As a result of Russian gas supply cuts, Europe may face several winters of gas shortages, according to Shell chief executive Ben van Beurden.
Van Beurden also warned that Russia’s tightening grip on gas supplies to Europe might cause high power bills and electricity rationing this winter.
Russian gas supply cuts since the invasion of Ukraine have driven European countries into an energy price crisis.
Consumers will face a massive rise in energy bills and the highest inflation rates since the 1980s due to a spike in wholesale prices.
Ben van Beurden, speaking at a press conference in Norway on Monday, said the situation could last several years. “It may well be that we will have a number of winters where we have to somehow find solutions,” he said.
Van Beurden stated that solutions to the energy crisis must be found through “efficiency savings, rationing, and a very, very quick buildout of alternatives.”
The European Union has stated that it is planning immediate steps to reduce soaring power prices, exposing the limitations of the current electricity market design. European governments have already set aside $278bn in relief funds.
Ursula von der Leyen, President of the European Commission, said on Monday that she would soon publicly announce a package of emergency measures.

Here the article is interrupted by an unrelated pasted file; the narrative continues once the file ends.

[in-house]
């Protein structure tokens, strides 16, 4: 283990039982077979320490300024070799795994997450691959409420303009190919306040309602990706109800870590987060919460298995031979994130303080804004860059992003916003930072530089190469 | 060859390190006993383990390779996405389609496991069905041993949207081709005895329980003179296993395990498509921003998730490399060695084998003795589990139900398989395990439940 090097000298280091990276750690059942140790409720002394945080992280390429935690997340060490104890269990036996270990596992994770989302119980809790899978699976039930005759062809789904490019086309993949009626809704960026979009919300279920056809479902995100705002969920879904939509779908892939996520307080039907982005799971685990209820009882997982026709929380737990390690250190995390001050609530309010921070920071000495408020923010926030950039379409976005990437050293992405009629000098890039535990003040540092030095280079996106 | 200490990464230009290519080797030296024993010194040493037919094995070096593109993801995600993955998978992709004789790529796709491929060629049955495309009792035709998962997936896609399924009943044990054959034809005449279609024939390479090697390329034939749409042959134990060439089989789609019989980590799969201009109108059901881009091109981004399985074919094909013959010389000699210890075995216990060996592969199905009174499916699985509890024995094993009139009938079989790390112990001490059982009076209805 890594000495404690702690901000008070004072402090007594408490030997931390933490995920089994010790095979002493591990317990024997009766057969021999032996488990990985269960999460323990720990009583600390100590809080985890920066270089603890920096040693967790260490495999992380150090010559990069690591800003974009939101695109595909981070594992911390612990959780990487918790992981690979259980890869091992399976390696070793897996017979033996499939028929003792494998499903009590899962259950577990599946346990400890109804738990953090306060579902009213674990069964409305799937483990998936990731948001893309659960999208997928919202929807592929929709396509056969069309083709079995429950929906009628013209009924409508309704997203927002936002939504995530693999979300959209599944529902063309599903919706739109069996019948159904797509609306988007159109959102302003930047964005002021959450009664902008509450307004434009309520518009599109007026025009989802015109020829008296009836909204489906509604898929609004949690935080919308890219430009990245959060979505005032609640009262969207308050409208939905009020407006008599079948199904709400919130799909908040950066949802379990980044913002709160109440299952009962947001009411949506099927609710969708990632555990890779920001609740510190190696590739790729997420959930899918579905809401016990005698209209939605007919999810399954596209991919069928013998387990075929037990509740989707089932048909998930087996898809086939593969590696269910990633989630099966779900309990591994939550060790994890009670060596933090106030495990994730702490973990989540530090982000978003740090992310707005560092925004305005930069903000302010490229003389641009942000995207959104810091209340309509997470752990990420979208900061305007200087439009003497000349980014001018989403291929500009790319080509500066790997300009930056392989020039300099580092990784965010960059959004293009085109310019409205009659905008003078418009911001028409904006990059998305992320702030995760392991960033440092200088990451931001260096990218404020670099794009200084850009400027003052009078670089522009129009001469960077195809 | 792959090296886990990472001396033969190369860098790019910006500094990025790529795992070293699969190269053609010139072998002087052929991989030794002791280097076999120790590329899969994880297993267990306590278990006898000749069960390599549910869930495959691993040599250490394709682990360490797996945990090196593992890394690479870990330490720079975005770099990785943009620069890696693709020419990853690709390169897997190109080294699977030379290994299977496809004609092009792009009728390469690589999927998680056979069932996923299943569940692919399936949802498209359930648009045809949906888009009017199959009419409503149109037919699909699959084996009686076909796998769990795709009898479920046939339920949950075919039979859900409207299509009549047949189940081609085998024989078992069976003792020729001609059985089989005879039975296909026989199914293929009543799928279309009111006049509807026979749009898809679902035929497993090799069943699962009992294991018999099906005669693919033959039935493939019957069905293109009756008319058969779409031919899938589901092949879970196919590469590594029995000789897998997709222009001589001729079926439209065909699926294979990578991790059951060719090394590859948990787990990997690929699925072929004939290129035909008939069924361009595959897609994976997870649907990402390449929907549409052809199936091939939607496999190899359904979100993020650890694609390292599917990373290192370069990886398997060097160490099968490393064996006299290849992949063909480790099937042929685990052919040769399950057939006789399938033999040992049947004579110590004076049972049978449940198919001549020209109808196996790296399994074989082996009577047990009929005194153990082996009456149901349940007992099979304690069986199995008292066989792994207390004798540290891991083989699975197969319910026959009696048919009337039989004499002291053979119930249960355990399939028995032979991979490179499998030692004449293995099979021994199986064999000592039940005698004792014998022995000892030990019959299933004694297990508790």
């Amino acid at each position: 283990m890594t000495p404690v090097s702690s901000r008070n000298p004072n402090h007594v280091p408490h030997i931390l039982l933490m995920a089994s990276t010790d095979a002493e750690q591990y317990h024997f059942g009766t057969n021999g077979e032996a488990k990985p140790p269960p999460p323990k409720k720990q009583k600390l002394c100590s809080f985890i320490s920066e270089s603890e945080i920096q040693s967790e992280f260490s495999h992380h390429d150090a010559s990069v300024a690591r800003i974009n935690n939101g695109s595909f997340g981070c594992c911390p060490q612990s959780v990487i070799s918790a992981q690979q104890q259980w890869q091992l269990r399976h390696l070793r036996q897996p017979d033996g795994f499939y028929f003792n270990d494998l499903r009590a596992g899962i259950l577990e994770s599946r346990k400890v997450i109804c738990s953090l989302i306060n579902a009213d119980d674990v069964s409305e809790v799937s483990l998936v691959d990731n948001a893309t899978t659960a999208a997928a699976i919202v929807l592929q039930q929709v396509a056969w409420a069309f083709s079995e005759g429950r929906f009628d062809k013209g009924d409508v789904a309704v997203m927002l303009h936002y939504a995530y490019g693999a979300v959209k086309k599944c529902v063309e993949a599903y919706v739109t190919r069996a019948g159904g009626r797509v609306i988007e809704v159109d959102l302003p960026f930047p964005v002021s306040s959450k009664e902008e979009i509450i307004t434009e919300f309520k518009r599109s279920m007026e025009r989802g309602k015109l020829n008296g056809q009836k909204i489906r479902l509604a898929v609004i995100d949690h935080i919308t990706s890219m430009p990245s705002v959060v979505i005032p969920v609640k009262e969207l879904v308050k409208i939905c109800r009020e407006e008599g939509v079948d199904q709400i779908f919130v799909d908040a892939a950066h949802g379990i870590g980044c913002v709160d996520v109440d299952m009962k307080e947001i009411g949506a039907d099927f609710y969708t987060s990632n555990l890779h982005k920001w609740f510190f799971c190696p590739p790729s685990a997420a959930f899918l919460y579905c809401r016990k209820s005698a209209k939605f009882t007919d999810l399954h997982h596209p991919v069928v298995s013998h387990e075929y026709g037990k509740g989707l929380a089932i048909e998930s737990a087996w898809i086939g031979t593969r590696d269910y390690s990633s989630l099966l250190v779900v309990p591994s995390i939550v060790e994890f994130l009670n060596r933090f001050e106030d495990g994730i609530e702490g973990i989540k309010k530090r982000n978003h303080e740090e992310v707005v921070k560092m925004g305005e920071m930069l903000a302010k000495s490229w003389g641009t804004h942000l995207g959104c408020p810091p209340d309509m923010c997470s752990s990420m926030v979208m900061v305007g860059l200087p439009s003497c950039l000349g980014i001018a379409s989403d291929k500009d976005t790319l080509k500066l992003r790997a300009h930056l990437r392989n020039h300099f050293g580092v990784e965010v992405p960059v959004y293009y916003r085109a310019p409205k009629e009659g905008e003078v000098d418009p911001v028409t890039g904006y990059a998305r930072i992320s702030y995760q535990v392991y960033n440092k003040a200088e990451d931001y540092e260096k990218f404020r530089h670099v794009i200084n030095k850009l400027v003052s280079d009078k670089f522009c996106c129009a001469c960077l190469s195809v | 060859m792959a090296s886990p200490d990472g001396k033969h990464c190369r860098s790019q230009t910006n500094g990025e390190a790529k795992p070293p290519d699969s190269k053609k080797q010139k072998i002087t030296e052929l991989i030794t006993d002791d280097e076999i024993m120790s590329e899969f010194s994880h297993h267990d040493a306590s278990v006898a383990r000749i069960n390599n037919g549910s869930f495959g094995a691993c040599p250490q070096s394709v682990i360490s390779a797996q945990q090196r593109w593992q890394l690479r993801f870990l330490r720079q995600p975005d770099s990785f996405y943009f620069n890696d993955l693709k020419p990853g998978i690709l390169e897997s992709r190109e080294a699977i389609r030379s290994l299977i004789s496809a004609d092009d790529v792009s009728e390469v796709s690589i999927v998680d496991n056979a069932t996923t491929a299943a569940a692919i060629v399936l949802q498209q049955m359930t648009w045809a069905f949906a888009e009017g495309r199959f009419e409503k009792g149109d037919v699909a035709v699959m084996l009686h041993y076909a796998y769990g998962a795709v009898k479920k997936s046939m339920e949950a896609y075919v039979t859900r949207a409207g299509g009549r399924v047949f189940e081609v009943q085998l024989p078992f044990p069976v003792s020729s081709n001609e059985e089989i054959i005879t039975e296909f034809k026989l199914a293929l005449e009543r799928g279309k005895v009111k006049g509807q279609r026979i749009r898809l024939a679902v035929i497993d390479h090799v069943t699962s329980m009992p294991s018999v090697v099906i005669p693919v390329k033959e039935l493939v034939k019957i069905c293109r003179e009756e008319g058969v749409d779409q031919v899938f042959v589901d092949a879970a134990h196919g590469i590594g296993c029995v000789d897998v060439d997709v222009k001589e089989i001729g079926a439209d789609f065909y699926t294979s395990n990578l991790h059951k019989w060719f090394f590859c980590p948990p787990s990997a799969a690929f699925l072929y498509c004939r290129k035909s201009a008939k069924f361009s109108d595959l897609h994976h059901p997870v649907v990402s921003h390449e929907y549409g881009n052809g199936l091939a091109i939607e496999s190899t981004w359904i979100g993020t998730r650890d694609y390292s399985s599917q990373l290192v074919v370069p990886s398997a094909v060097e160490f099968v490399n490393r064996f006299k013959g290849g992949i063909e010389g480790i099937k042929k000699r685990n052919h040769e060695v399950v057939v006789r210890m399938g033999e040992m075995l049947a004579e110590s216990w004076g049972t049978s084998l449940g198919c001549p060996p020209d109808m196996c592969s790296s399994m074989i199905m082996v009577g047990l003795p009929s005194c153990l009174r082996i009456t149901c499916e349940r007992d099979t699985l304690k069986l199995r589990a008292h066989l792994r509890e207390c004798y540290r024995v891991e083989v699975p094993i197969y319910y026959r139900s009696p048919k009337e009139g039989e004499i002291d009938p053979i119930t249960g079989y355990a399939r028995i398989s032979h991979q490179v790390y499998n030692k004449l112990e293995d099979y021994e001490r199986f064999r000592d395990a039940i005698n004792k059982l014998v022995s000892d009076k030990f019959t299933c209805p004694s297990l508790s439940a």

She said: “Skyrocketing electricity prices are now exposing, for different reasons, the limitations of our current electricity market design.
“[The market] was developed under completely different circumstances and for completely different purposes. It is no longer fit for purpose.
“That is why the Commission is now working on an emergency intervention and a structural reform of the electricity market. We need a new market model for electricity that really functions and brings us back into balance.”
While German gas storage is filling up faster than expected, the country could face winter without fuel if Moscow cuts off supplies.
Wholesale gas prices dropped again on Monday after Germany’s economy minister predicted that the country’s storage would be 85% full next month.
However, prices are still more than triple what they were at the start of 2022.
Energy ministers in the EU have agreed to voluntarily reduce their natural gas consumption by 15% to ease the filling of gas reserves before winter